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Title: Pseudo-nitzschia Bloom Dynamics in the Gulf of Maine: 2012–2016
The toxic diatom genus Pseudo-nitzschia is a growing presence in the Gulf of Maine (GOM), where regionally unprecedented levels of domoic acid (DA) in 2016 led to the first Amnesic Shellfish Poisoning closures in the region. However, factors driving GOM Pseudo-nitzschia dynamics, DA concentrations, and the 2016 event are unclear. Water samples were collected at the surface and at depth in offshore transects in summer 2012, 2014, and 2015, and fall 2016, and a weekly time series of surface water samples was collected in 2013. Temperature and salinity data were obtained from NERACOOS buoys and measurements during sample collection. Samples were processed for particulate DA (pDA), dissolved nutrients (nitrate, ammonium, silicic acid, and phosphate), and cellular abundance. Species composition was estimated via Automated Ribosomal Intergenic Spacer Analysis (ARISA), a semi-quantitative DNA finger-printing tool. Pseudo-nitzschia biogeography was consistent in the years 2012, 2014, and 2015, with greater Pseudo-nitzschia cell abundance and P. plurisecta dominance in low-salinity inshore samples, and lower Pseudo-nitzschia cell abundance and P. delicatissima and P. seriata dominance in high-salinity offshore samples. During the 2016 event, pDA concentrations were an order of magnitude higher than in previous years, and inshore-offshore contrasts in biogeography were weak, with P. australis present in every sample. Patterns in temporal and spatial variability confirm that pDA increases with the abundance and the cellular DA of Pseudo-nitzschia species, but was not correlated with any one environmental factor. The greater pDA in 2016 was caused by P. australis – the observation of which is unprecedented in the region – and may have been exacerbated by low residual silicic acid. The novel presence of P. australis may be due to local growth conditions, the introduction of a population with an anomalous water mass, or both factors. A definitive cause of the 2016 bloom remains unknown, and continued DA monitoring in the GOM is warranted.  more » « less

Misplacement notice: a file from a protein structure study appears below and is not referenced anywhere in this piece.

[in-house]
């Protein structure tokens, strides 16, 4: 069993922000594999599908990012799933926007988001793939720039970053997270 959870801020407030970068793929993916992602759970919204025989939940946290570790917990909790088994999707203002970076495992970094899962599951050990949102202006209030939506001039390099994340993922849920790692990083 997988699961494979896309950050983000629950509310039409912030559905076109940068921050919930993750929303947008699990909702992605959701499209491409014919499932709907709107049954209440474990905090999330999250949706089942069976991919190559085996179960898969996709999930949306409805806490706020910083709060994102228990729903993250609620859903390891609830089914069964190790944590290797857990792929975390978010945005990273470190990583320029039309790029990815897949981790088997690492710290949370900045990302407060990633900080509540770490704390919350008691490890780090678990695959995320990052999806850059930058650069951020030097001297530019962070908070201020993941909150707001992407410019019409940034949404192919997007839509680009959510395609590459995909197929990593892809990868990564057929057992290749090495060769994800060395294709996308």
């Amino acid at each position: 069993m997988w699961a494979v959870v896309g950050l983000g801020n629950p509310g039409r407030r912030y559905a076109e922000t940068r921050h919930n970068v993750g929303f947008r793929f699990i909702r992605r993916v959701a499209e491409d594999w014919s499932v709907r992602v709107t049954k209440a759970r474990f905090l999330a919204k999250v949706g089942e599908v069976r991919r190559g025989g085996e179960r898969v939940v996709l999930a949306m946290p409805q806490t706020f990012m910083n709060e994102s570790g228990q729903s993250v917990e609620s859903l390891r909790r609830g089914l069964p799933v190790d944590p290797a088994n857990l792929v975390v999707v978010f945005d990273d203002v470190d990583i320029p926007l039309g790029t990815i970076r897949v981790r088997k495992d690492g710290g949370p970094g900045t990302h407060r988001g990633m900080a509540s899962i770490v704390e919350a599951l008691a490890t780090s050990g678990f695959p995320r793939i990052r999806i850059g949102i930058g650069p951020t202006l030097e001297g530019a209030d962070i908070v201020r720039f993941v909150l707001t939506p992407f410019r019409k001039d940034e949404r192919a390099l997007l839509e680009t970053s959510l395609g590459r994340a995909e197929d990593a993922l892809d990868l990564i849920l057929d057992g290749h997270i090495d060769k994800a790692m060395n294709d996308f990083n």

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Harmful algae
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National Science Foundation
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